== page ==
Newswise — The public health, social, environmental and economic benefits of trees are well known – and continue to expand with current trends like forest bathing. But since 2003, a little green beetle has been threatening trees in Ohio and beyond.
The emerald ash borer, an invasive, exotic beetle discovered in southeastern Michigan in 2002, has killed hundreds of millions of ash trees in North America. In Ohio, where at one time one in every 10 trees was an ash tree, the ½-inch long bug seemed to have won its war.
But Bowling Green State University postdoctoral researcher Dr. Rachel Kappler says all may not be lost.
“The future will be variable,” she said. “So we have to just keep ourselves aware and informed and expect that, by the time the next tree generation turns from youth to adult, management methods may prove to be beneficial. I want the public to keep hope that we’ll be able to keep ash trees around.”
In July, Kappler received the 2019 Graduate College Distinguished Dissertation Award with her dissertation, “Exploring the Population Viability of Green Ash (Fraxinus pennsylvanica) with a Stage Based Model.”
“I am really honored that they chose me for that,” she said. “It was a good surprise.”
“Rachel’s project was novel in combining very sophisticated modeling tools with field surveys and experiments to examine forest recovery from the impacts of the invasion of emerald ash borer,” said Dr. Karen Root, associate professor of conservation biology, on why the biology department nominated Kappler for the award. “Her dissertation is a great example of how ecological research can be applied effectively to address environmental issues.”
Kappler’s research into emerald ash borers started when she was a summer research technician as part of a collaboration with the U.S. Forest Service and the Toledo Metroparks. Her experience gathering data on ash tree populations and researching pest-management actions inspired her Ph.D. dissertation with Root.
“The overall goal was to understand the ash trees’ population demographics and their possible future persistence in natural areas,” Kappler said.
Her current postdoctoral research expands on her dissertation research by reassessing ash research plots across all of Ohio to understand the impact of the invasive beetles, to test which land management actions work the best, and, hopefully, find individual ash trees that have survived the invasion. Trees that have survived may be tested by the Forest Service for their potential tolerance or resistance to the invasive beetle.
Kappler, a Michigan native, chose BGSU for her graduate research partially because of the research the biology department was conducting.
“I also really clicked with Dr. Root and the research she was doing,” she said. “She is very open to our project ideas; she’s very collaborative.”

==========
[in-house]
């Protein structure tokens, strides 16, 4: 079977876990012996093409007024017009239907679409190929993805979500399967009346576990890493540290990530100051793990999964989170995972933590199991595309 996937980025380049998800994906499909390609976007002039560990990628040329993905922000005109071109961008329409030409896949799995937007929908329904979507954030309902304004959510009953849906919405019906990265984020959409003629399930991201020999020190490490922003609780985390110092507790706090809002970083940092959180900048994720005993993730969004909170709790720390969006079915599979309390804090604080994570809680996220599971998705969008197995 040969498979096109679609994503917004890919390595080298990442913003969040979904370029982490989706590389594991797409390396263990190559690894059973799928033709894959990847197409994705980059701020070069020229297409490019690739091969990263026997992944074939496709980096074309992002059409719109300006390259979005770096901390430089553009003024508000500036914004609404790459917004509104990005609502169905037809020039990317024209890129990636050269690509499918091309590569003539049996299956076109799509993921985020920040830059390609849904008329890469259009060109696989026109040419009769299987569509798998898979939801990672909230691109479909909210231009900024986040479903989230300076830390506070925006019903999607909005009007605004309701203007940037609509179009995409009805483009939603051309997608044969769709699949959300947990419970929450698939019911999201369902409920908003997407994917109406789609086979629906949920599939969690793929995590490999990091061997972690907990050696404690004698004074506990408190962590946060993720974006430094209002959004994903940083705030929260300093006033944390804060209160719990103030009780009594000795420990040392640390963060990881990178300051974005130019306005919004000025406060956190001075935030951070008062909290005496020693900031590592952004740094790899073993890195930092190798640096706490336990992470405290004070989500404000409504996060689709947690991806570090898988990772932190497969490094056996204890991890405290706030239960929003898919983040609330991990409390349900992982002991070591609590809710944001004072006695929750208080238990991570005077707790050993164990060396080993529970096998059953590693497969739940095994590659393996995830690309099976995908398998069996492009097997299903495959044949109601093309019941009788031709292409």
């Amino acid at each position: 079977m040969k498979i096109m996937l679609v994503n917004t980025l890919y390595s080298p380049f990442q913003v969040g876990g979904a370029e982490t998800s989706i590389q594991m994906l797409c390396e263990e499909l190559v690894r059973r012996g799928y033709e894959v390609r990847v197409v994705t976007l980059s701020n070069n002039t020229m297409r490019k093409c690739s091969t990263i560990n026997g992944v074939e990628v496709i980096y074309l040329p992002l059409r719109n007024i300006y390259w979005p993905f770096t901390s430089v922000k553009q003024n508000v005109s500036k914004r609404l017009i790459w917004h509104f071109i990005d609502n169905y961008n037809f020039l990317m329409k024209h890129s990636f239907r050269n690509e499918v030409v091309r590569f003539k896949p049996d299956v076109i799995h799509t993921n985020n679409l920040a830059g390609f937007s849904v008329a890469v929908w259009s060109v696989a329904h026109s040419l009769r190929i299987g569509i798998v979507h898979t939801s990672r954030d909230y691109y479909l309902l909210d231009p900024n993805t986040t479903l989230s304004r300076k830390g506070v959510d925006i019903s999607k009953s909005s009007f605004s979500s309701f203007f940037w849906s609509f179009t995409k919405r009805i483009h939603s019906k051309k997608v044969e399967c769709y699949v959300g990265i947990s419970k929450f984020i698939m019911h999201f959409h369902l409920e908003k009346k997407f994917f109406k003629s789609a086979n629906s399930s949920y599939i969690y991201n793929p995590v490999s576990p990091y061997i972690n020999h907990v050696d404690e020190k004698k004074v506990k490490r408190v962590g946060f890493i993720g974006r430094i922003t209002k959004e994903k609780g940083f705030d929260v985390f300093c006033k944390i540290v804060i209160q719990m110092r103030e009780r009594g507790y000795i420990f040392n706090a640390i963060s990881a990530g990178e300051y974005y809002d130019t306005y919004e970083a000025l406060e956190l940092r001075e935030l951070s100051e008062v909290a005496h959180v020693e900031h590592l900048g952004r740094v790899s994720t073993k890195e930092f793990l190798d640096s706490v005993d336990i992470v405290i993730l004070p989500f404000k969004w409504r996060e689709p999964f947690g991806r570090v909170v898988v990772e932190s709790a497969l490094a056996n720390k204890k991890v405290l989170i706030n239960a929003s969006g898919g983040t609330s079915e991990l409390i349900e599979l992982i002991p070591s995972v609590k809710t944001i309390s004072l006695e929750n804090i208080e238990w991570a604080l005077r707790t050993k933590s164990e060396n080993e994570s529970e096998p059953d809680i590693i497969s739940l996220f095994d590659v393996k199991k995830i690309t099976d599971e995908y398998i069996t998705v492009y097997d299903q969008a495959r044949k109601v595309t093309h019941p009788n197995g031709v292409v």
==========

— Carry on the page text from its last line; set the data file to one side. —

Root is currently serving a six-year leadership role with the Society for Conservation Biology North America, a global community of conservation professionals. The term includes two years as president-elect, two years as president and two years as past-president.
Kappler has spent three summers researching ash trees, vegetation around where they live and emerald ash borers. Besides fulfilling her desire for research, the experience has helped her brush up on her botany skills.
“I was surprised when I first started out at how it was an invasive beetle taking out a plant,” she said. “I was also surprised at how prevalent the ash tree was in certain locations. It is one of the main trees found in areas along creeks and ditches and areas that flooded. I didn’t really realize that before.”
Although ash trees and the emerald ash borer infestation hadn’t been on her radar, Kappler immediately got up to speed, tracking individual adult ash trees and thinking about young ash trees.
“Population ecology is something I am interested in,” she said. “I took a more in-depth look at where seedlings were growing and, using a population model, carried the current situation forward, looking at survival and how well they would do based on size.”
This allowed her to hypothesize about how emerald ash borers may continue to impact ash tree populations and whether different pest-management methods, such as introducing a wasp to eat emerald ash borer larva, could have a positive impact.
“Main population predications were the bulk of my dissertation,” Kappler said. “I looked at several possibilities — what would happen under scenario A, or what could happen in scenario B. This gave me ideas for moving forward, which we can test against what really happens to see if the predictive model was accurate or not.”
While Kappler is hopeful about the future of ash trees, she is concerned that her efforts to germinate ash trees isn’t going very well.
Kappler will use the next year to tie all of her projects together. After that, she would like to focus on population ecology.
“As you grow up, you realize there are major issues occurring within the natural environment,” she said. “Being able to conserve species is important because if we have more species around when major environmental changes occur, it’s more likely that the whole environment in and of itself will survive and thrive even though they go through tough changes.
“This not only helps our natural areas, but we also benefit from having those natural areas running properly. It gives me purpose in my work to see how these populations are working and how we can make sure we have a number of different species coexisting in order to get the biggest amount of resilience when an environmental issue occurs, like the emerald ash borer.”